- Although details are sparse, only a fraction of the Philippine popoulation owns a car. Yet we allot more of our public spaces for them by building more roads and widening existing ones.
- Traffic are mostly made by private vehicles, many with only one person, the driver, in them.
- Some people dream of riding in Tour de France. Meanwhile, here we zip in and out of cities with bike lanes that are not yet physically separated from roads for cars. And even then, I should be dreaming first of pedestrian-friendly cities before anything else!
- For sea travel, why not sail away?4 Our ancestors did it with their balangays; we can do something similar!
- Try walking if destination is within two kilometers. Depending on your current physique, it’s probably doable up to four. As they say, “Everything is within walking distance.” Reclaim the streets!5
- Try cycling if destination is within four kilometers. Depending on your bike, terrain, traffic, and/or your current physique, it’s probably doable up to eight.
- Use public transportation. We all know that it’s not the best, given our current infrastructure. But it does it’s job okay by having the capability to move a lot of people using only the space required.
- Consider car-pooling with friends, family, and/or neighbors. You can agree beforehand how you can share for fuel and/or toll fees.
- This last one isn’t really radical: if you must buy a car, go for secondhand, and choose reliable models with readily available parts that third-party mechanics can do at a more affordable price.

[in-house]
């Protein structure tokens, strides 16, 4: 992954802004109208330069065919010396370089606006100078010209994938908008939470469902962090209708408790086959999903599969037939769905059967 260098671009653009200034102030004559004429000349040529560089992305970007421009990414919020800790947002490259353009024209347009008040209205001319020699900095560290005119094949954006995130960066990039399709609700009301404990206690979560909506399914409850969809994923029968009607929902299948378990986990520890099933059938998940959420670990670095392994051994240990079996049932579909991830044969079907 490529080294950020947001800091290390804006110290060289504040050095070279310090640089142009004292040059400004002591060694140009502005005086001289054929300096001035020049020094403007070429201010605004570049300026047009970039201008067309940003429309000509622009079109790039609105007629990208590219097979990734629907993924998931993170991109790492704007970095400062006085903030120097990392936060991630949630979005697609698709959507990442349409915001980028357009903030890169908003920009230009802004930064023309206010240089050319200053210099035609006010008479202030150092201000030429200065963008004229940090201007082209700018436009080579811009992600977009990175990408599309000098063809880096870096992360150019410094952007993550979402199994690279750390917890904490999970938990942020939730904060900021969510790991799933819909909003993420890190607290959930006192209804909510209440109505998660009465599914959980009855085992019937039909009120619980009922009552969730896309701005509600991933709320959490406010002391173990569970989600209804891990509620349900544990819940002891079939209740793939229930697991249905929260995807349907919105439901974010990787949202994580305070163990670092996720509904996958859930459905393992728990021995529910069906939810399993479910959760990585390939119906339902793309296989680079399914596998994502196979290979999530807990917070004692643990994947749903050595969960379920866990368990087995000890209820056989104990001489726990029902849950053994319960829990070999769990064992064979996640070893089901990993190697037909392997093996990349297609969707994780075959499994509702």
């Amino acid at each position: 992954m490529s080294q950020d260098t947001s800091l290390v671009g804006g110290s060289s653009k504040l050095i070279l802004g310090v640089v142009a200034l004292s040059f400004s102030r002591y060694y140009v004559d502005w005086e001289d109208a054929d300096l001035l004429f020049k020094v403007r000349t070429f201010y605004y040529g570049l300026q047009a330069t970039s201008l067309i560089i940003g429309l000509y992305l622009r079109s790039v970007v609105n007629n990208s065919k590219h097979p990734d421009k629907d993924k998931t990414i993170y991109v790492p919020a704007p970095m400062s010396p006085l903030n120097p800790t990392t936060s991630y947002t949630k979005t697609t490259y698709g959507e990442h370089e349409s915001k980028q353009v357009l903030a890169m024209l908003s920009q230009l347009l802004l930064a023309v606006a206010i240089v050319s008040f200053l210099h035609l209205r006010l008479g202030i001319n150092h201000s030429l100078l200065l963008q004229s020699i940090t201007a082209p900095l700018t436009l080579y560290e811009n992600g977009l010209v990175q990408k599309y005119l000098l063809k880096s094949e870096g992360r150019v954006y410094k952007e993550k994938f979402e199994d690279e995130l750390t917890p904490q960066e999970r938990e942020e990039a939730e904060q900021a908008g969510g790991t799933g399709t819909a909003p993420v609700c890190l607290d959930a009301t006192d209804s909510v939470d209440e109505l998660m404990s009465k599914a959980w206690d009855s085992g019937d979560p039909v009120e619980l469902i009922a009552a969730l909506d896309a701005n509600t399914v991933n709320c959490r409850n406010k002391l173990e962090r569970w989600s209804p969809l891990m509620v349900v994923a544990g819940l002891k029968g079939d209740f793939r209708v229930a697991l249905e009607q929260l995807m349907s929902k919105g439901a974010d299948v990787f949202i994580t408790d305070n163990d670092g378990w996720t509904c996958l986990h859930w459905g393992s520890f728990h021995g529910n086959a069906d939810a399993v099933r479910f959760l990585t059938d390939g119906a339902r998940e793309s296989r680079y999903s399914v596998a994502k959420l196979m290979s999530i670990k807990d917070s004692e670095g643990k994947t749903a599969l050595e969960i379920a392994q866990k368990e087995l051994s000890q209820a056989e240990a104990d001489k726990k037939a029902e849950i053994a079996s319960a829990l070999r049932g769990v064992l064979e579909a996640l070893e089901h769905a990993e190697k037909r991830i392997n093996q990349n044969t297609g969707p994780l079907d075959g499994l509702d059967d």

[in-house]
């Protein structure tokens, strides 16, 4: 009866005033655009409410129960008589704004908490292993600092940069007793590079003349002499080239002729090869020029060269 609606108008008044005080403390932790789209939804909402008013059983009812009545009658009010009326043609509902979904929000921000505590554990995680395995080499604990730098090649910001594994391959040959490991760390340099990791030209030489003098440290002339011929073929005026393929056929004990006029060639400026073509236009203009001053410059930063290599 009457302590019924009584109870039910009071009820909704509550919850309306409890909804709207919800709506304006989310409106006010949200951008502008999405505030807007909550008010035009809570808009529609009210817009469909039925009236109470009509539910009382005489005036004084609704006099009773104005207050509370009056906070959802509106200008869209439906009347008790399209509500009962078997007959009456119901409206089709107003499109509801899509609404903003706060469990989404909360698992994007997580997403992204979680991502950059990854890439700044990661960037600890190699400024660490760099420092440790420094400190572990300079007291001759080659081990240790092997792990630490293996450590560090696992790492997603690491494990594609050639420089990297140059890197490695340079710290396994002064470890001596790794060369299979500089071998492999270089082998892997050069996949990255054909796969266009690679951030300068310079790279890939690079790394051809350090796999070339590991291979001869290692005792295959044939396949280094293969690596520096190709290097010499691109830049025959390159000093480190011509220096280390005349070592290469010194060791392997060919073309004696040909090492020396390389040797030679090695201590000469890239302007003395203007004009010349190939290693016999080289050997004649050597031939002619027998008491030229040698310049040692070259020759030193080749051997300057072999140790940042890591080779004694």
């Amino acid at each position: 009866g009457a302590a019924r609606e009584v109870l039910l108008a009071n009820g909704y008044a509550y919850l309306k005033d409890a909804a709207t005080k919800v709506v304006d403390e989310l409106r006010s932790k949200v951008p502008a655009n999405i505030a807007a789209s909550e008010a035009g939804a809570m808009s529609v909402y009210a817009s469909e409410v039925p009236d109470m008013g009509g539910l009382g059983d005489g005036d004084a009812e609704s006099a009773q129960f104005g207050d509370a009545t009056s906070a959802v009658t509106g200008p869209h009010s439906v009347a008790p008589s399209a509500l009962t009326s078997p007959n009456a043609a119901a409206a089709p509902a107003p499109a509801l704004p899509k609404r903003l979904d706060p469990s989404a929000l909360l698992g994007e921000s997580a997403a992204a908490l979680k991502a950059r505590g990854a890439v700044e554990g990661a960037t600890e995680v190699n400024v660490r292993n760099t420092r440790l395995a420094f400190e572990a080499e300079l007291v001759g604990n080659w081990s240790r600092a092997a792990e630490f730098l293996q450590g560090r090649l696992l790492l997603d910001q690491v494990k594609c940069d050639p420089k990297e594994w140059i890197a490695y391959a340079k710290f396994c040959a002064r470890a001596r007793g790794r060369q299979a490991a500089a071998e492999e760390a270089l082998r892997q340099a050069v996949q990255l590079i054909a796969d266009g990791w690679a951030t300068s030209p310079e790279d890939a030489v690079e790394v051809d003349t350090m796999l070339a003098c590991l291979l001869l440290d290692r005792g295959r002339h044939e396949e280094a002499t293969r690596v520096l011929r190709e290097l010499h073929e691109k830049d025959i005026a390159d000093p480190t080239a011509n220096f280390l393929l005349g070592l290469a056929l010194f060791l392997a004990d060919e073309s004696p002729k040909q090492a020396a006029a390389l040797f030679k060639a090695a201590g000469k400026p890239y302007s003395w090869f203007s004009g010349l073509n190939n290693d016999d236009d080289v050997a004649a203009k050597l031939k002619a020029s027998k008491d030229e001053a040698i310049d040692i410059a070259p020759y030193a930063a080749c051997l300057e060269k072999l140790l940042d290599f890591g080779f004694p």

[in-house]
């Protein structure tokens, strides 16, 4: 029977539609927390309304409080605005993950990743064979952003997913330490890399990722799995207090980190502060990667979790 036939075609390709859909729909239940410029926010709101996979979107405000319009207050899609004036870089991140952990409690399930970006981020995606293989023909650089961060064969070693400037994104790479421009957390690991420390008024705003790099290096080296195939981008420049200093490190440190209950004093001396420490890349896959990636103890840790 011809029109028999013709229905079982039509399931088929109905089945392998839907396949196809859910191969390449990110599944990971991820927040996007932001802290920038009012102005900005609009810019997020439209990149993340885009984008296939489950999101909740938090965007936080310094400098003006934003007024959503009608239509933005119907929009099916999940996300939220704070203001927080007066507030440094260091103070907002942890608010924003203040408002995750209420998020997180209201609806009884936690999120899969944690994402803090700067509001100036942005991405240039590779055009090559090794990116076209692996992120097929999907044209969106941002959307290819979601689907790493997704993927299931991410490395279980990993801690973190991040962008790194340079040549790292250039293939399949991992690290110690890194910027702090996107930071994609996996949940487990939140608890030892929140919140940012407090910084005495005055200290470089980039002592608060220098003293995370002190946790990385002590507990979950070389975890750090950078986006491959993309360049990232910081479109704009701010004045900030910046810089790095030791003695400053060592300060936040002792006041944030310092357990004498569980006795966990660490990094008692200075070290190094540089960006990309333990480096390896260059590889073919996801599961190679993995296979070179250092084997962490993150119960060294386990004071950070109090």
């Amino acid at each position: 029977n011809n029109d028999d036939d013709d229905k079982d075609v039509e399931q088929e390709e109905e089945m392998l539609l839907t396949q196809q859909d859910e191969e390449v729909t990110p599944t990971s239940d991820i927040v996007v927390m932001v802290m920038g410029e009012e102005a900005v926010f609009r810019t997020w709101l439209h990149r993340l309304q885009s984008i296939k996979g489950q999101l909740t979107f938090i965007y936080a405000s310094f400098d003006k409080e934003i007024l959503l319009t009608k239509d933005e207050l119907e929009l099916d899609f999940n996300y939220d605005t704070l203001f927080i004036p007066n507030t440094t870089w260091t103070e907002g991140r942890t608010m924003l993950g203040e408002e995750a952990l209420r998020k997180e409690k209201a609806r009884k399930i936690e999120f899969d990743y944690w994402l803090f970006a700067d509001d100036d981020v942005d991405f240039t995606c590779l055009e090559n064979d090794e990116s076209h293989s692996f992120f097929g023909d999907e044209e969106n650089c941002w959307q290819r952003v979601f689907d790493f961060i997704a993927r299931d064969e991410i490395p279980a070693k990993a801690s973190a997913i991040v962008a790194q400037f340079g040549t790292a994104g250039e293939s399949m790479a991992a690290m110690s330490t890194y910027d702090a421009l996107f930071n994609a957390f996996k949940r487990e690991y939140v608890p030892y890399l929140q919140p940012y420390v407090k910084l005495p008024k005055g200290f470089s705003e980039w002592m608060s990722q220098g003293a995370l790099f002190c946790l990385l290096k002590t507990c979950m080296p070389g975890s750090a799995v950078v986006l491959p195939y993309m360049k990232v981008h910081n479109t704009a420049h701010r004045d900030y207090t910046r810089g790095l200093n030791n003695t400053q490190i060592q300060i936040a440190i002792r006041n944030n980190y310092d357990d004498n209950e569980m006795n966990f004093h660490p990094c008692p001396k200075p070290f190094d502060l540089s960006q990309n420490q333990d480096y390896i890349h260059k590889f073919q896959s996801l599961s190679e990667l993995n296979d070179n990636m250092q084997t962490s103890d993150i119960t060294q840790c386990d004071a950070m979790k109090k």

Transportation overall should be about our mobility. This includes everything and everyone: better infrastructures for pedestrians (including PWDs, of course!); for people on bicycles, scooters, skateboards, and other non-motorized vehicles; and even non-motorized boats.
Effective—as opposed to efficient—mass transport requires us to reimagine our movement in our spaces. Only will we all be safe in our travels when we finally address our collective safety.
Ilagan, K., Lopez, E., Lehren, A., Schecter, A., & Schapiro, R. (2021, December 8). Rise of electric cars threatens Philippine forests. Philippine Center for Investigative Journalism. Retrieved December 28, 2021, from https://pcij.org/article/7649/rise-of-electric-cars-threatens-philippine-forests ↩︎
Alter, L. (2020, January 3). What’s the True Carbon Footprint of Flying? Treehugger. Retrieved December 28, 2021, from https://www.treehugger.com/whats-true-carbon-footprint-flying-4853983 ↩︎
Shrikant, A. (2020, March 5). The coronavirus cruise ship quarantines confirm cruises are bad. Vox. Retrieved December 28, 2021, from https://www.vox.com/the-goods/2020/2/25/21152903/coronavirus-cruise-ship-outbreak-cruises-sexual-assault-environment ↩︎
de Decker, K. (2021, May 11). How to Design a Sailing Ship for the 21st Century? LOW←TECH MAGAZINE. Retrieved December 28, 2021, from https://solar.lowtechmagazine.com/2021/05/how-to-design-a-sailing-ship-for-the-21st-century.html ↩︎
Magsalin, S. (2021, October 19). A Jaywalking Manifesto. Institute for Social Ecology. Retrieved December 28, 2021, from https://social-ecology.org/wp/2021/10/a-jaywalking-manifesto/ ↩︎
Tan, A. N. O. (2021, November 28). Cycling advocacy groups push for P14-B budget for projects to improve mobility. BusinessWorld Online. Retrieved December 28, 2021, from https://www.bworldonline.com/cycling-advocacy-groups-push-for-p14-b-budget-for-projects-to-improve-mobility/ ↩︎
Bagayas, S. (2020, July 26). Filipinos’ bayanihan fills in gaps of Duterte government’s pandemic response. RAPPLER. Retrieved December 28, 2021, from https://www.rappler.com/moveph/filipinos-bayanihan-fills-in-gaps-duterte-government-pandemic-response/#shunning-citizen-led-innovation/ ↩︎